Who among us does not have an extra spring in our step at Theresa May’s announcement of an early General Election?
Regardless of the reasoning behind it, there is a curious fact about Britain’s democratic orgy over the last few years (and in Scotland, we’ve had, I think, seven plebiscites or polls since 2010).
All the endless consultation about what the people want has neither settled anything nor tracked any clear path. Indeed, the government has largely halted in the last few years in the ceaseless build up or wind down from one vote to the next. The Scottish Parliament has no legislation before it and – before the Prime Minister’s announcement – the sole topic of interest seemed to be another referendum.
What, one wonders, was the point of the first exercise in popular voting?
For the UK, the Brexit vote has and will absorb all the energies of government for years to come, not in any creative act, but merely in a sterile process of disentanglement.
It is, of course, really since 2014 that the process has accelerated, but it would, I think, be difficult to dispute that the last four years have been about anything other than running on the spot while endeavouring to convince the populace of forward movement.
One might suggest that perhaps all this is an unfortunate accident and ‘normal service’ will be resumed shortly. I would suggest something much more disturbing has, in fact, happened: the beating hearts of political parties are now empty voids engaged in forms of sterile positioning, legitimised or delegitimized for a period by some form of plebiscite.
These, of course, are not designed ever to ‘settle’ an issue but as an excuse to endlessly revisit it in further requests for ‘mandates’ and legitimisation. They are thus not designed as springboards for action but as coat hooks on which endless procrastination can be hung. They disguise the fundamental emptiness of the movements that espouse them. Note too that the two great issues of independence and Brexit are not about how power is exercised, but merely where it resides.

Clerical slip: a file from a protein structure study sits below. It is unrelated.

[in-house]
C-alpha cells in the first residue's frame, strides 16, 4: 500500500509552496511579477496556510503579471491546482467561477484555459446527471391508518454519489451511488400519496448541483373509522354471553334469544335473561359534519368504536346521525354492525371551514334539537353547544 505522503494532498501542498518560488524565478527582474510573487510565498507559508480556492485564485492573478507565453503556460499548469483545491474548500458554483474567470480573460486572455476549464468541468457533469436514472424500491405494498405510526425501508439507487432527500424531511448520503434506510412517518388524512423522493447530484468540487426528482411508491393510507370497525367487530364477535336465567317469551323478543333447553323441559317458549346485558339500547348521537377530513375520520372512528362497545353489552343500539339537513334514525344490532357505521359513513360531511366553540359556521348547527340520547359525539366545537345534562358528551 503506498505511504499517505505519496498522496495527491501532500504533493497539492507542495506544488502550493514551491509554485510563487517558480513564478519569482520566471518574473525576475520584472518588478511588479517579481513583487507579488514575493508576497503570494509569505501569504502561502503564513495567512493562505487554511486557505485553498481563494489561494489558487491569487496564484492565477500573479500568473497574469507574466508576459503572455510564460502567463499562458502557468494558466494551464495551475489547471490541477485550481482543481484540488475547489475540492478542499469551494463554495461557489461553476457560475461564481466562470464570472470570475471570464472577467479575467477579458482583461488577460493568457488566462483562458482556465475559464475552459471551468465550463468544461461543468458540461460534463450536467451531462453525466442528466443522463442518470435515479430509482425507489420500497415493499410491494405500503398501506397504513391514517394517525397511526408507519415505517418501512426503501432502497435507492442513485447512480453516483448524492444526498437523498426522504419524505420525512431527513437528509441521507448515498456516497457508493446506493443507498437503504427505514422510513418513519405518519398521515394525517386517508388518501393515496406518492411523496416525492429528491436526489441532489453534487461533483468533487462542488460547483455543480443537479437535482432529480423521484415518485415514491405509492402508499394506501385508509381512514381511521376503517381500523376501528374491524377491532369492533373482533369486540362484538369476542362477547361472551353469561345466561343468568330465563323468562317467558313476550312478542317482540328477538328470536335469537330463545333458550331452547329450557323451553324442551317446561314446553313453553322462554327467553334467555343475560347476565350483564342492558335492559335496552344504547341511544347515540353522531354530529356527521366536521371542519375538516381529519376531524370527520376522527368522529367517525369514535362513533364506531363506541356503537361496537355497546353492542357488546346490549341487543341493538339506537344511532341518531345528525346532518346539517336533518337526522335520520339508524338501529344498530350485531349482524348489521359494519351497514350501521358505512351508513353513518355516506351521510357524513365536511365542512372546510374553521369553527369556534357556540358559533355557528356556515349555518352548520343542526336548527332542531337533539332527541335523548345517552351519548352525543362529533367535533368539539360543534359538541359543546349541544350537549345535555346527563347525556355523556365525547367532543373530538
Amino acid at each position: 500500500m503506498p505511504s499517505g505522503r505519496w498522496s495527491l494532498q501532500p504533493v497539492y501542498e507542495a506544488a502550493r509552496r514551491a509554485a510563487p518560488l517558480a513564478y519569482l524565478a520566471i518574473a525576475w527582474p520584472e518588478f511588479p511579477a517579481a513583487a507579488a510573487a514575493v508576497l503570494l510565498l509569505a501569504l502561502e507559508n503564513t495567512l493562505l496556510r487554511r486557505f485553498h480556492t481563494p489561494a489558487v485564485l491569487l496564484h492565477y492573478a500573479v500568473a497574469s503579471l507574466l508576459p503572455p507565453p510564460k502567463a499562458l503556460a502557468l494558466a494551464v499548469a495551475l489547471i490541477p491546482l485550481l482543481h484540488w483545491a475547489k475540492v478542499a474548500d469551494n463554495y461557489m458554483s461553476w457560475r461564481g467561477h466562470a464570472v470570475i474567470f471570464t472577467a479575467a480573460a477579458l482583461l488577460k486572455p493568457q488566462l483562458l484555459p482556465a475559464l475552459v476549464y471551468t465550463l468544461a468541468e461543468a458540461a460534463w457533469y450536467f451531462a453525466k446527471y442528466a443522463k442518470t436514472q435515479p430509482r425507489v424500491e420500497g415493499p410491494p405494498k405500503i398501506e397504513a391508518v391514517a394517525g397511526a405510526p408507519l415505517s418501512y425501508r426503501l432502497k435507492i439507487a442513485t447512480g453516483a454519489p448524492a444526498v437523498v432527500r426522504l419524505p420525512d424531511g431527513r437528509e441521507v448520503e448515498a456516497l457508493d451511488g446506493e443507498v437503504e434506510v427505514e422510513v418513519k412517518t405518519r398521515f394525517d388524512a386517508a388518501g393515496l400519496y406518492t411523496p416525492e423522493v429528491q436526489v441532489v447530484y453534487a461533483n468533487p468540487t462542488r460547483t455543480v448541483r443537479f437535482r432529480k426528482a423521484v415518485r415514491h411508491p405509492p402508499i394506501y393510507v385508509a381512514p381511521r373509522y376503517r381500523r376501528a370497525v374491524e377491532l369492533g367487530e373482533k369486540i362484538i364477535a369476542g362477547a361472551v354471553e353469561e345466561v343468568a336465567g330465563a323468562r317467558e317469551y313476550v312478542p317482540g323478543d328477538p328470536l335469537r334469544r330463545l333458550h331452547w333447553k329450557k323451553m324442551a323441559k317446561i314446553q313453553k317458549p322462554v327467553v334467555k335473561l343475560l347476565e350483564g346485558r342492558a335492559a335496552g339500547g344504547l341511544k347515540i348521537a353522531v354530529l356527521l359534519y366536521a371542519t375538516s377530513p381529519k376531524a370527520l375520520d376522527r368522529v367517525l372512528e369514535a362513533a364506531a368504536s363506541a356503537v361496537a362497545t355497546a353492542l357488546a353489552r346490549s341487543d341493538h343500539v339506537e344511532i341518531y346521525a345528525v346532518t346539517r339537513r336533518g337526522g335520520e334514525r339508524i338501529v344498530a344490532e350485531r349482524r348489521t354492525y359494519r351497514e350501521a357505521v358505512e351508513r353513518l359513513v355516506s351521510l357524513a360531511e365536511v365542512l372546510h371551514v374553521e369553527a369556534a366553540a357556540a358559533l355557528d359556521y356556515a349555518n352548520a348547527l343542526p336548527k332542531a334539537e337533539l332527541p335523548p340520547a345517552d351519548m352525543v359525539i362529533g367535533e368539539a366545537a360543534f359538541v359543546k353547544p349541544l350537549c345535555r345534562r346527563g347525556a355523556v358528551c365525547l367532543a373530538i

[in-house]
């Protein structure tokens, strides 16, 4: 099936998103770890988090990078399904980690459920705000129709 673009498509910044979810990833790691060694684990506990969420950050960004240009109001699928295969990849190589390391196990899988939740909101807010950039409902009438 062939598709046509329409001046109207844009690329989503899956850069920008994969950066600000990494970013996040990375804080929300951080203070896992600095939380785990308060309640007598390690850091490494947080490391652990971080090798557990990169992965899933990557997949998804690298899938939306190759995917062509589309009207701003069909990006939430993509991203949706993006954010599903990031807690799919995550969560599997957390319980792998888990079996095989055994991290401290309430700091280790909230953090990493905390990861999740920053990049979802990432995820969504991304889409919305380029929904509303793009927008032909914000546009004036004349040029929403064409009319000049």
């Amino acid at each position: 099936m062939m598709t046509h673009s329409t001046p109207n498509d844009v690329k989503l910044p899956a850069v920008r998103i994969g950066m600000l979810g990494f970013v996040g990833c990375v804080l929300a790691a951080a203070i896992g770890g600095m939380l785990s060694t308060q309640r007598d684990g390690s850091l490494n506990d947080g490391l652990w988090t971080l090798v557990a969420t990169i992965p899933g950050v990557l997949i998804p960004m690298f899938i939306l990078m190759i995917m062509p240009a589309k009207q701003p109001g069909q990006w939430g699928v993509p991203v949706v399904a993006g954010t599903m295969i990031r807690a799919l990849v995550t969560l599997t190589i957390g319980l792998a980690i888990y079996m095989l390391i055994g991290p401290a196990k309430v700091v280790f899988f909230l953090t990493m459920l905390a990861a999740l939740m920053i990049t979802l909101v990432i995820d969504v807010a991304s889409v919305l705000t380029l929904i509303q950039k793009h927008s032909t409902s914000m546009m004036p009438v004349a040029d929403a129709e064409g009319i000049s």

Interestingly enough, there are consequences our political masters do not see in this. The first is that the move away from a politics of economic and social redistribution towards one of the more abstracted constitutional principles is one on which the Labour Party is singularly ill-fitted to fight.
Already the announcements from Corbyn and Co. have all the sound of something heard on a crackly radio from the 70s and 80s. It is, in fact, ground much more suited for a serious Liberal re-emergence. The short, sharp and complete destruction of Labour in Scotland shows how quickly a dramatic realignment can take place.
Corbynite Labour resembles a dinosaur so uniquely thick that it does not notice the asteroid strike that has destroyed the rest of its kind. I would suggest that the Conservative Party has become rather too lazily accustomed to taking on a Labour Party where self-immolation is the order of the day. In the destruction of Labour, they should be careful what they wish for. It is a fragile lead that is simply based on the ludicrous unelectability of your main opposition. Equally, the endless requests of the Tories for validation increasingly build an impatience in an electorate who rightly could say it has been given a mandate.
However, my fear is that the never ending recourse to a democratic process is not the strengthening of that principle, but the slow running of it into the ground in exhaustion. It’s this fatigue which gives an increasing opening for seductive and dangerous siren songs from people and parties whose views lie very far from what most of us would regard as the democratic norm. Let us hope I am wrong.